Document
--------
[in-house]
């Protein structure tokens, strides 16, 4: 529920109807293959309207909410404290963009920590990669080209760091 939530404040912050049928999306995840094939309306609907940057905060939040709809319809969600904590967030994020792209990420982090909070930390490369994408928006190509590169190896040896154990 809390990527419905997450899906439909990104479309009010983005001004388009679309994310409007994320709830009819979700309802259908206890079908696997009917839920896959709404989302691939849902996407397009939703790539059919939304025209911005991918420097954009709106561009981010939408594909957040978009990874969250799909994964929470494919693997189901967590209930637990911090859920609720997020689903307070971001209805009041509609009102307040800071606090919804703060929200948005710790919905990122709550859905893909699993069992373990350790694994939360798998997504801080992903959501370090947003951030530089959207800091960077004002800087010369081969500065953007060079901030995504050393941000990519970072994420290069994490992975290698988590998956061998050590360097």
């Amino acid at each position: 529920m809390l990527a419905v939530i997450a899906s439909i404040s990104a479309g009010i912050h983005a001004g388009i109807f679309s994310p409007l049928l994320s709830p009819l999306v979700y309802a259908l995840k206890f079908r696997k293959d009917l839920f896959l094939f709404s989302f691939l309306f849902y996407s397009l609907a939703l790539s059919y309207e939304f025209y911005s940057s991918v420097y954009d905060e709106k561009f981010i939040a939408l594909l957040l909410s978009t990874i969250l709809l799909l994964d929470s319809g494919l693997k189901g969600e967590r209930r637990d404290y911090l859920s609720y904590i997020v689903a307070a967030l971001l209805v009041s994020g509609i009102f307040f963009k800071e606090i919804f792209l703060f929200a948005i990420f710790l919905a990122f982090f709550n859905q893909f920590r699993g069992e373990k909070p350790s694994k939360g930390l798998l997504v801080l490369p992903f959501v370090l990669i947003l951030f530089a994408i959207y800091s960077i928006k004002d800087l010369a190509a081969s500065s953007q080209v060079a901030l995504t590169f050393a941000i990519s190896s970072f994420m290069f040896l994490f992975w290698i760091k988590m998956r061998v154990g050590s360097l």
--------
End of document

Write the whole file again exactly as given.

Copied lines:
[in-house]
């Protein structure tokens, strides 16, 4: 529920109807293959309207909410404290963009920590990669080209760091 939530404040912050049928999306995840094939309306609907940057905060939040709809319809969600904590967030994020792209990420982090909070930390490369994408928006190509590169190896040896154990 809390990527419905997450899906439909990104479309009010983005001004388009679309994310409007994320709830009819979700309802259908206890079908696997009917839920896959709404989302691939849902996407397009939703790539059919939304025209911005991918420097954009709106561009981010939408594909957040978009990874969250799909994964929470494919693997189901967590209930637990911090859920609720997020689903307070971001209805009041509609009102307040800071606090919804703060929200948005710790919905990122709550859905893909699993069992373990350790694994939360798998997504801080992903959501370090947003951030530089959207800091960077004002800087010369081969500065953007060079901030995504050393941000990519970072994420290069994490992975290698988590998956061998050590360097």
């Amino acid at each position: 529920m809390l990527a419905v939530i997450a899906s439909i404040s990104a479309g009010i912050h983005a001004g388009i109807f679309s994310p409007l049928l994320s709830p009819l999306v979700y309802a259908l995840k206890f079908r696997k293959d009917l839920f896959l094939f709404s989302f691939l309306f849902y996407s397009l609907a939703l790539s059919y309207e939304f025209y911005s940057s991918v420097y954009d905060e709106k561009f981010i939040a939408l594909l957040l909410s978009t990874i969250l709809l799909l994964d929470s319809g494919l693997k189901g969600e967590r209930r637990d404290y911090l859920s609720y904590i997020v689903a307070a967030l971001l209805v009041s994020g509609i009102f307040f963009k800071e606090i919804f792209l703060f929200a948005i990420f710790l919905a990122f982090f709550n859905q893909f920590r699993g069992e373990k909070p350790s694994k939360g930390l798998l997504v801080l490369p992903f959501v370090l990669i947003l951030f530089a994408i959207y800091s960077i928006k004002d800087l010369a190509a081969s500065s953007q080209v060079a901030l995504t590169f050393a941000i990519s190896s970072f994420m290069f040896l994490f992975w290698i760091k988590m998956r061998v154990g050590s360097l």